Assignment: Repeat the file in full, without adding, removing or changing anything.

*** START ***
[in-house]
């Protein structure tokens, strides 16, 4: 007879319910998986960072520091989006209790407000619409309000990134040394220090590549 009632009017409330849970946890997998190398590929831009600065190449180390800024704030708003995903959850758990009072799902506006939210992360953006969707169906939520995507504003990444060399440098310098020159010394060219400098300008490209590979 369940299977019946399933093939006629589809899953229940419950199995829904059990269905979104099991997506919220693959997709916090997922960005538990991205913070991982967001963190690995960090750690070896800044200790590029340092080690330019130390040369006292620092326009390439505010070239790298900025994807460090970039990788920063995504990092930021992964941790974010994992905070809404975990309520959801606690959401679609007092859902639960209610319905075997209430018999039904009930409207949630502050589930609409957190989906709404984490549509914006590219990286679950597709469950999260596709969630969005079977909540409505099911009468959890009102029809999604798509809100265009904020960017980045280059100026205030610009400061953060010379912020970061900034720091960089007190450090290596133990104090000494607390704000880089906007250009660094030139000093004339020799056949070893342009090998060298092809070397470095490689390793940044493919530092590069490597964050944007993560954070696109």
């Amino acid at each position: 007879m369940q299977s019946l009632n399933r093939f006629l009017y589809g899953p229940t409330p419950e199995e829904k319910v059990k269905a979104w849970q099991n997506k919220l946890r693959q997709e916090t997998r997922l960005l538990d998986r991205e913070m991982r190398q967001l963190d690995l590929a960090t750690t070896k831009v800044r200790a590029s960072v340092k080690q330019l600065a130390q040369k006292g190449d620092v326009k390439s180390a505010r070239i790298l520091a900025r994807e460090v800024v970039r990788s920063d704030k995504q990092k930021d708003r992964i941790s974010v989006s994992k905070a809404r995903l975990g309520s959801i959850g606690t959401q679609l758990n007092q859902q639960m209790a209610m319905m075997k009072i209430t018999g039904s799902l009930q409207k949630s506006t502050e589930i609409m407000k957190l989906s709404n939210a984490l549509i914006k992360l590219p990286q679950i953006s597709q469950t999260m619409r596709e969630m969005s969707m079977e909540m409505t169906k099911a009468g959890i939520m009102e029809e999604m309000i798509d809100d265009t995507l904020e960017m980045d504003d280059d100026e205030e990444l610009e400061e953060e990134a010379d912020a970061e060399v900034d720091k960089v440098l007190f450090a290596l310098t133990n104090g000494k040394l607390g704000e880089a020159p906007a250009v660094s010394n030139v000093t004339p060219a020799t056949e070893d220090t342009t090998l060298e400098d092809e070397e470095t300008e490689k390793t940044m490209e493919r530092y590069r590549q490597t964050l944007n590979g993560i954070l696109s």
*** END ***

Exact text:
[in-house]
């Protein structure tokens, strides 16, 4: 007879319910998986960072520091989006209790407000619409309000990134040394220090590549 009632009017409330849970946890997998190398590929831009600065190449180390800024704030708003995903959850758990009072799902506006939210992360953006969707169906939520995507504003990444060399440098310098020159010394060219400098300008490209590979 369940299977019946399933093939006629589809899953229940419950199995829904059990269905979104099991997506919220693959997709916090997922960005538990991205913070991982967001963190690995960090750690070896800044200790590029340092080690330019130390040369006292620092326009390439505010070239790298900025994807460090970039990788920063995504990092930021992964941790974010994992905070809404975990309520959801606690959401679609007092859902639960209610319905075997209430018999039904009930409207949630502050589930609409957190989906709404984490549509914006590219990286679950597709469950999260596709969630969005079977909540409505099911009468959890009102029809999604798509809100265009904020960017980045280059100026205030610009400061953060010379912020970061900034720091960089007190450090290596133990104090000494607390704000880089906007250009660094030139000093004339020799056949070893342009090998060298092809070397470095490689390793940044493919530092590069490597964050944007993560954070696109």
């Amino acid at each position: 007879m369940q299977s019946l009632n399933r093939f006629l009017y589809g899953p229940t409330p419950e199995e829904k319910v059990k269905a979104w849970q099991n997506k919220l946890r693959q997709e916090t997998r997922l960005l538990d998986r991205e913070m991982r190398q967001l963190d690995l590929a960090t750690t070896k831009v800044r200790a590029s960072v340092k080690q330019l600065a130390q040369k006292g190449d620092v326009k390439s180390a505010r070239i790298l520091a900025r994807e460090v800024v970039r990788s920063d704030k995504q990092k930021d708003r992964i941790s974010v989006s994992k905070a809404r995903l975990g309520s959801i959850g606690t959401q679609l758990n007092q859902q639960m209790a209610m319905m075997k009072i209430t018999g039904s799902l009930q409207k949630s506006t502050e589930i609409m407000k957190l989906s709404n939210a984490l549509i914006k992360l590219p990286q679950i953006s597709q469950t999260m619409r596709e969630m969005s969707m079977e909540m409505t169906k099911a009468g959890i939520m009102e029809e999604m309000i798509d809100d265009t995507l904020e960017m980045d504003d280059d100026e205030e990444l610009e400061e953060e990134a010379d912020a970061e060399v900034d720091k960089v440098l007190f450090a290596l310098t133990n104090g000494k040394l607390g704000e880089a020159p906007a250009v660094s010394n030139v000093t004339p060219a020799t056949e070893d220090t342009t090998l060298e400098d092809e070397e470095t300008e490689k390793t940044m490209e493919r530092y590069r590549q490597t964050l944007n590979g993560i954070l696109s």